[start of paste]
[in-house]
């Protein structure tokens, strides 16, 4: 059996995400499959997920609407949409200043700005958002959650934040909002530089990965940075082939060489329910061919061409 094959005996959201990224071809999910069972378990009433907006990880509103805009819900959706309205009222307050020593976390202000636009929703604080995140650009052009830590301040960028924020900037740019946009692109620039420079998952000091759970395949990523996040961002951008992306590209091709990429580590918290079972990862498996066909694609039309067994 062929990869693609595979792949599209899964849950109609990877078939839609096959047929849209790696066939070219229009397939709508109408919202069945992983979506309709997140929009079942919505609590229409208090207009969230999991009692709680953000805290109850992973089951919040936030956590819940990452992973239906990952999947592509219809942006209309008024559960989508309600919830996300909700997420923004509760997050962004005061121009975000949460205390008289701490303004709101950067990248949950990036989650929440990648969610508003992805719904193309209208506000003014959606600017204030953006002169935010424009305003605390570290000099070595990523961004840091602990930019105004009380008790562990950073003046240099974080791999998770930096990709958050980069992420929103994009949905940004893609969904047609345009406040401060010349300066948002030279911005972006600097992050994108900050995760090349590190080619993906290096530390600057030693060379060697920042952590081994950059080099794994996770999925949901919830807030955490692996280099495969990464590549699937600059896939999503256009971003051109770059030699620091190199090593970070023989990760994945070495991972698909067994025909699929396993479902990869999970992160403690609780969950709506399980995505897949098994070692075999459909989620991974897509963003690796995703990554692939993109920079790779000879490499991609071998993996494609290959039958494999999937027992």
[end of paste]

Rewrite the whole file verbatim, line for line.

[in-house]
């Protein structure tokens, strides 16, 4: 059996995400499959997920609407949409200043700005958002959650934040909002530089990965940075082939060489329910061919061409 094959005996959201990224071809999910069972378990009433907006990880509103805009819900959706309205009222307050020593976390202000636009929703604080995140650009052009830590301040960028924020900037740019946009692109620039420079998952000091759970395949990523996040961002951008992306590209091709990429580590918290079972990862498996066909694609039309067994 062929990869693609595979792949599209899964849950109609990877078939839609096959047929849209790696066939070219229009397939709508109408919202069945992983979506309709997140929009079942919505609590229409208090207009969230999991009692709680953000805290109850992973089951919040936030956590819940990452992973239906990952999947592509219809942006209309008024559960989508309600919830996300909700997420923004509760997050962004005061121009975000949460205390008289701490303004709101950067990248949950990036989650929440990648969610508003992805719904193309209208506000003014959606600017204030953006002169935010424009305003605390570290000099070595990523961004840091602990930019105004009380008790562990950073003046240099974080791999998770930096990709958050980069992420929103994009949905940004893609969904047609345009406040401060010349300066948002030279911005972006600097992050994108900050995760090349590190080619993906290096530390600057030693060379060697920042952590081994950059080099794994996770999925949901919830807030955490692996280099495969990464590549699937600059896939999503256009971003051109770059030699620091190199090593970070023989990760994945070495991972698909067994025909699929396993479902990869999970992160403690609780969950709506399980995505897949098994070692075999459909989620991974897509963003690796995703990554692939993109920079790779000879490499991609071998993996494609290959039958494999999937027992």